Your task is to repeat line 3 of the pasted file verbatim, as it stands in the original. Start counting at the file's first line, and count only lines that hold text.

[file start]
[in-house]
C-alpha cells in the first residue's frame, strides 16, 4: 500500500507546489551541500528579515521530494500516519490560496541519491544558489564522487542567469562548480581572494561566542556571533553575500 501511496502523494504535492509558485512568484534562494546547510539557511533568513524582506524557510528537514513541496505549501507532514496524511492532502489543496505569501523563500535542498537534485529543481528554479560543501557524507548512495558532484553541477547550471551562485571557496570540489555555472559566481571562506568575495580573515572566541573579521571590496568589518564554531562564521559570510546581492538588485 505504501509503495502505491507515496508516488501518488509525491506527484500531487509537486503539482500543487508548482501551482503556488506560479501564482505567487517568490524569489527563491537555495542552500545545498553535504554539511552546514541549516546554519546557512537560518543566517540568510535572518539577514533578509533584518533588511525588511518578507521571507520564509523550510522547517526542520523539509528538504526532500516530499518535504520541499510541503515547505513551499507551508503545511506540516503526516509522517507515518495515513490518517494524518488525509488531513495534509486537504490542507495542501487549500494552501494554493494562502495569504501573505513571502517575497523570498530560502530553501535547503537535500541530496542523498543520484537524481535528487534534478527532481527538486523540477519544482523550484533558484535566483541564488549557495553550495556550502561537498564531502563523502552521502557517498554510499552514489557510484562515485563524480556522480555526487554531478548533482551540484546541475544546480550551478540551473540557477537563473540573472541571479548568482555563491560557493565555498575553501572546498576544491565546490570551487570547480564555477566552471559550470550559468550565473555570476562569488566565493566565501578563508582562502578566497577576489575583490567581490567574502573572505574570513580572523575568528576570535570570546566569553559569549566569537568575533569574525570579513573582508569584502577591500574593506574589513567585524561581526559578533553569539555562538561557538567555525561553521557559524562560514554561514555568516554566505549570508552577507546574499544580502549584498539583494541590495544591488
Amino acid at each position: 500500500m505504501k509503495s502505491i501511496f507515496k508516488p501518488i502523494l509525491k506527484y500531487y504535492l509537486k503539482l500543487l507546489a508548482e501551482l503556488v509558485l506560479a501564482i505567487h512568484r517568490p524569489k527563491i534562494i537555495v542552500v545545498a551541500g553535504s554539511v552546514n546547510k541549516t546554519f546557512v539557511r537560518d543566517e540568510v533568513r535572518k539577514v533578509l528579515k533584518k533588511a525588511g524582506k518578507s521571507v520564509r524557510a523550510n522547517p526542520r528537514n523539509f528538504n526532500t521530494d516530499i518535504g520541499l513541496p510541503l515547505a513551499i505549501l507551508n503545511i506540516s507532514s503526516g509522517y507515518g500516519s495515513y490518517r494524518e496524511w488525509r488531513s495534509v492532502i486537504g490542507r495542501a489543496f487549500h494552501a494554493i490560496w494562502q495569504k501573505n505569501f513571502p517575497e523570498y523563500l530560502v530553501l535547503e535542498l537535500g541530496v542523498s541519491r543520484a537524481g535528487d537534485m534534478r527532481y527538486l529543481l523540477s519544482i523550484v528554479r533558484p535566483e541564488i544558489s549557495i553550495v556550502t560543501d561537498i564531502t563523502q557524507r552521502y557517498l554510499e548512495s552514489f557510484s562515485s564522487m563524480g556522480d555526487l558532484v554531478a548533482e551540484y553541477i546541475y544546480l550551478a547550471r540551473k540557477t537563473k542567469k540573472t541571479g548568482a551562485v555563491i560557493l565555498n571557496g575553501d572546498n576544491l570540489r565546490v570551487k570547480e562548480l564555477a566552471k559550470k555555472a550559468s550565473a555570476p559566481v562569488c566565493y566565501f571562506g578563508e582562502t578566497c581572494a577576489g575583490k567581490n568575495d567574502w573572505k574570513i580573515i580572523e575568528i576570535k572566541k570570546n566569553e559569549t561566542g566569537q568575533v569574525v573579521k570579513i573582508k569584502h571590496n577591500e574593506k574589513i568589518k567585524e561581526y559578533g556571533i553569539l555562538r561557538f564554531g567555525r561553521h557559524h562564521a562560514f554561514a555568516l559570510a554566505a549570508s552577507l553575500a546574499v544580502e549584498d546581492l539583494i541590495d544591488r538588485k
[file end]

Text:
Amino acid at each position: 500500500m505504501k509503495s502505491i501511496f507515496k508516488p501518488i502523494l509525491k506527484y500531487y504535492l509537486k503539482l500543487l507546489a508548482e501551482l503556488v509558485l506560479a501564482i505567487h512568484r517568490p524569489k527563491i534562494i537555495v542552500v545545498a551541500g553535504s554539511v552546514n546547510k541549516t546554519f546557512v539557511r537560518d543566517e540568510v533568513r535572518k539577514v533578509l528579515k533584518k533588511a525588511g524582506k518578507s521571507v520564509r524557510a523550510n522547517p526542520r528537514n523539509f528538504n526532500t521530494d516530499i518535504g520541499l513541496p510541503l515547505a513551499i505549501l507551508n503545511i506540516s507532514s503526516g509522517y507515518g500516519s495515513y490518517r494524518e496524511w488525509r488531513s495534509v492532502i486537504g490542507r495542501a489543496f487549500h494552501a494554493i490560496w494562502q495569504k501573505n505569501f513571502p517575497e523570498y523563500l530560502v530553501l535547503e535542498l537535500g541530496v542523498s541519491r543520484a537524481g535528487d537534485m534534478r527532481y527538486l529543481l523540477s519544482i523550484v528554479r533558484p535566483e541564488i544558489s549557495i553550495v556550502t560543501d561537498i564531502t563523502q557524507r552521502y557517498l554510499e548512495s552514489f557510484s562515485s564522487m563524480g556522480d555526487l558532484v554531478a548533482e551540484y553541477i546541475y544546480l550551478a547550471r540551473k540557477t537563473k542567469k540573472t541571479g548568482a551562485v555563491i560557493l565555498n571557496g575553501d572546498n576544491l570540489r565546490v570551487k570547480e562548480l564555477a566552471k559550470k555555472a550559468s550565473a555570476p559566481v562569488c566565493y566565501f571562506g578563508e582562502t578566497c581572494a577576489g575583490k567581490n568575495d567574502w573572505k574570513i580573515i580572523e575568528i576570535k572566541k570570546n566569553e559569549t561566542g566569537q568575533v569574525v573579521k570579513i573582508k569584502h571590496n577591500e574593506k574589513i568589518k567585524e561581526y559578533g556571533i553569539l555562538r561557538f564554531g567555525r561553521h557559524h562564521a562560514f554561514a555568516l559570510a554566505a549570508s552577507l553575500a546574499v544580502e549584498d546581492l539583494i541590495d544591488r538588485k